She was the youngest child of Sigmund Freud, the modern day architect of psychoanalysis, and the only one of his six children to follow in his footsteps.
Born in Vienna in 1895, Freud’s tryst with psychology began at the early age of 13, when she would take part in her father’s weekly discussions on psychoanalytic ideas.
She went on to become one of the founders of the field of child psychoanalysis, having been drawn to it when she taught at an elementary school in the early 1900s.
The Freud family fled Austria during the Nazi occupation in 1938 out of fear of persecution, and emigrated to London where Anna established the Hampstead War Nurseries for children rendered homeless during World War II. She applied her training and knowledge to the children at the institution, which was renamed the Hampstead Child Therapy Course and Clinic after being granted charity status in 1952.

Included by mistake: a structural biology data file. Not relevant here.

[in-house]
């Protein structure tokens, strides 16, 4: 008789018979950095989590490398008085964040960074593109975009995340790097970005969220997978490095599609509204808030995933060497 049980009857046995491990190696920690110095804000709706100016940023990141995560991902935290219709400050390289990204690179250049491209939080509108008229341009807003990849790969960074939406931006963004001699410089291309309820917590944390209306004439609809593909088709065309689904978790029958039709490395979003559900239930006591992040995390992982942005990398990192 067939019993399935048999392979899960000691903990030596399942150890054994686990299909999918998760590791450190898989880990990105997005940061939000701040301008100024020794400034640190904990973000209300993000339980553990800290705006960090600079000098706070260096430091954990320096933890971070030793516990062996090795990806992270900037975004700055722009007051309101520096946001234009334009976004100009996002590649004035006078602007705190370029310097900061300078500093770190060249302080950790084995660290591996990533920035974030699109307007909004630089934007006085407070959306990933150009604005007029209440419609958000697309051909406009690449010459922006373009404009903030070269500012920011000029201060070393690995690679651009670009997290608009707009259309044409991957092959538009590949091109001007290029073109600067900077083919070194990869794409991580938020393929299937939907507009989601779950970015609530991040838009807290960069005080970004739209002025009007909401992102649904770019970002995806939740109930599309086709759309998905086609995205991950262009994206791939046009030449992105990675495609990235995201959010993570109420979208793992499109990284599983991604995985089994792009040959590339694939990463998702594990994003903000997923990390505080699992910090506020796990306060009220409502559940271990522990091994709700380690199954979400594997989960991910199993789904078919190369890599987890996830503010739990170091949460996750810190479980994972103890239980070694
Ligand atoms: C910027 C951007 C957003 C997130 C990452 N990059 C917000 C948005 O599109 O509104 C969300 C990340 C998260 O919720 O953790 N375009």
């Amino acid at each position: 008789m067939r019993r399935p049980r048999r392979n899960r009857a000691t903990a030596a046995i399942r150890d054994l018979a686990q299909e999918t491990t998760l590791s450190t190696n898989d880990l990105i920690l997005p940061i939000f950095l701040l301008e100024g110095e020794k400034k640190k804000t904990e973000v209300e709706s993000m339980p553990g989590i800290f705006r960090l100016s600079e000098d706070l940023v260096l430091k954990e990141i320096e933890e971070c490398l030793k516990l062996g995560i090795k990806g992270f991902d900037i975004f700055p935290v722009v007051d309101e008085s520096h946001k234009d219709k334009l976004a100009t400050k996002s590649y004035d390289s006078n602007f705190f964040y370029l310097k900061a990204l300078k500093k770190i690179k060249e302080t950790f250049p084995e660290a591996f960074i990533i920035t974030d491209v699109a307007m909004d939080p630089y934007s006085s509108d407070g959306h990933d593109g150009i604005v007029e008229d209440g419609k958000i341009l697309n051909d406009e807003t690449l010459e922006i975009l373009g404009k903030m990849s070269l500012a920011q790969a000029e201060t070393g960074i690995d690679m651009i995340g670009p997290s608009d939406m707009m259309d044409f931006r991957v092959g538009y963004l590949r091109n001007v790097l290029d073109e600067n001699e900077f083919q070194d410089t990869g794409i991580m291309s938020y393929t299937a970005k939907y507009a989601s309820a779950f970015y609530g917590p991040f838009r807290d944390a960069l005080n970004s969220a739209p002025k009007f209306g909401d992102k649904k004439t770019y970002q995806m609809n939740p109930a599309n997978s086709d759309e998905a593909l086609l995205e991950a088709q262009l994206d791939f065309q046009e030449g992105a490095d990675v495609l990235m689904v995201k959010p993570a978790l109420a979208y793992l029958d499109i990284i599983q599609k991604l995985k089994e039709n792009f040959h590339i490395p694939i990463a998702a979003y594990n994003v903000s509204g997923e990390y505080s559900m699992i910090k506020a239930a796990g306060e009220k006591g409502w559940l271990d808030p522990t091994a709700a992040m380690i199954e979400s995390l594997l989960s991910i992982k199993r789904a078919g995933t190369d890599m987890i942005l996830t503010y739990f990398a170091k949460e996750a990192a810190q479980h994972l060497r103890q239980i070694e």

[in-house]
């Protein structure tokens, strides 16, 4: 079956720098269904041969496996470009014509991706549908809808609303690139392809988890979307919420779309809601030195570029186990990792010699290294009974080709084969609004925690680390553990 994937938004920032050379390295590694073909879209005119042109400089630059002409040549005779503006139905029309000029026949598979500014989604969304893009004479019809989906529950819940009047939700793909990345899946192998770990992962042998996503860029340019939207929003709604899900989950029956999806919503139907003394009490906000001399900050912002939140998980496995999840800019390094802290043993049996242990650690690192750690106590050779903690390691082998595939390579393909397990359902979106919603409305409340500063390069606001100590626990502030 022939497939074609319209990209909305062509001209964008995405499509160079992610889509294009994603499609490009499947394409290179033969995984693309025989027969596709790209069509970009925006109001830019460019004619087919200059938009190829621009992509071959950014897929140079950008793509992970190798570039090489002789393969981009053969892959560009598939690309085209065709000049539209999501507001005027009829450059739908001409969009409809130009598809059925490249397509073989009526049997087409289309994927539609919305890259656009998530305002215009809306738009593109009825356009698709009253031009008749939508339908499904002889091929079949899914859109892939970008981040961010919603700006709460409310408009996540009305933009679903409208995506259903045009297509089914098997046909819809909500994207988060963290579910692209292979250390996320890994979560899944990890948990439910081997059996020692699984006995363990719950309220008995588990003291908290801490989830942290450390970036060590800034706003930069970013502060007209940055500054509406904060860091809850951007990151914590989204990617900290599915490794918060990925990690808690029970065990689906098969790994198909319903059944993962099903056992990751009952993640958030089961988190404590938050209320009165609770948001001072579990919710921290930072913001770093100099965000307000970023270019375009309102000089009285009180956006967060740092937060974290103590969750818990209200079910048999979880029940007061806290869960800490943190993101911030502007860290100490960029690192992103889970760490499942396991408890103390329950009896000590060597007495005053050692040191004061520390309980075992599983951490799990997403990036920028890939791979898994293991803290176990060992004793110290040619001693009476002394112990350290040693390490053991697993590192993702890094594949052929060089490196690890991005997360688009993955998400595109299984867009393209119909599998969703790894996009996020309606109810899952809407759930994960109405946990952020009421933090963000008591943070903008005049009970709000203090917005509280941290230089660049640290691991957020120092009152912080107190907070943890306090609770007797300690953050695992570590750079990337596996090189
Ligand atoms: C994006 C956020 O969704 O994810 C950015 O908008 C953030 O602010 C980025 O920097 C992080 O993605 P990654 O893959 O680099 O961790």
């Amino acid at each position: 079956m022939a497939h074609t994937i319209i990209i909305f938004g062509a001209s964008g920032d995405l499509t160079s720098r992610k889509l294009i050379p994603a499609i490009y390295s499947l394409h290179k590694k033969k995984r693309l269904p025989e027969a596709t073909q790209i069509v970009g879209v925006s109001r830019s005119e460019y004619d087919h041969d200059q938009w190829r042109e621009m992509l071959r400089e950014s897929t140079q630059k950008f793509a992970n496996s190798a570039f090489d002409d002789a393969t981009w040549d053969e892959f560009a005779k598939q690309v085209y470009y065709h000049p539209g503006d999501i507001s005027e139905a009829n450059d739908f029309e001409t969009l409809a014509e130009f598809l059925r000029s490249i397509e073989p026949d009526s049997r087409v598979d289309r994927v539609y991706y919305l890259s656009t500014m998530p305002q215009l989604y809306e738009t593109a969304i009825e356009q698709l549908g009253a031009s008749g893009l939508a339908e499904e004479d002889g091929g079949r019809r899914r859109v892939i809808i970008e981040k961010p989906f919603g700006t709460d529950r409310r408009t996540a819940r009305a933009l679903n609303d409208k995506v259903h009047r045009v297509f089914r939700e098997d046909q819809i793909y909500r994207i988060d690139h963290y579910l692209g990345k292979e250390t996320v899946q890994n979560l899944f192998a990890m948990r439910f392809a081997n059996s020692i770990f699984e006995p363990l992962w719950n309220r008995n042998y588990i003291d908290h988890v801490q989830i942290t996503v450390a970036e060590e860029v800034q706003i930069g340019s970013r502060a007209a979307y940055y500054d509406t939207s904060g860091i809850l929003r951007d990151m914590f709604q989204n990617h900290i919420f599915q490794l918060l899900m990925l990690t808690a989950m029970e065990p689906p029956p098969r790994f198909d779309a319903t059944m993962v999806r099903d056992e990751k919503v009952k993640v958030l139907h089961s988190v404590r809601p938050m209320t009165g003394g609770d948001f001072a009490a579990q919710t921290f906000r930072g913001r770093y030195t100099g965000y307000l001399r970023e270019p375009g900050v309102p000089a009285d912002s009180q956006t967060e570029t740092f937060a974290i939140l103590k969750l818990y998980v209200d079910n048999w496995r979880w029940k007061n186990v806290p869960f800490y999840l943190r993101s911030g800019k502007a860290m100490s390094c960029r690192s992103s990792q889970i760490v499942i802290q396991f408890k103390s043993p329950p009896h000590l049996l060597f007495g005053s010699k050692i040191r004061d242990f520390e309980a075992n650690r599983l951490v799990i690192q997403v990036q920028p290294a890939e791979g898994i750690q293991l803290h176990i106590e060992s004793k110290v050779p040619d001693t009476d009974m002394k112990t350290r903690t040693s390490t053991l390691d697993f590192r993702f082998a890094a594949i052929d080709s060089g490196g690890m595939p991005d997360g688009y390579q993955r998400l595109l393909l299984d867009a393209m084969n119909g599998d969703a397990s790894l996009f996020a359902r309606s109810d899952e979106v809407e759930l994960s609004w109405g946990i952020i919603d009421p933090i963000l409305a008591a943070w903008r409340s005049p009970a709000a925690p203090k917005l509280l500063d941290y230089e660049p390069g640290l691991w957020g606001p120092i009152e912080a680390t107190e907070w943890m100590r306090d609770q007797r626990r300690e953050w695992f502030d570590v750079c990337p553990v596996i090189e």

Following her death in 1982, it was renamed the Anna Freud Centre and continues to be one of the major global institutions for the mental health of young children.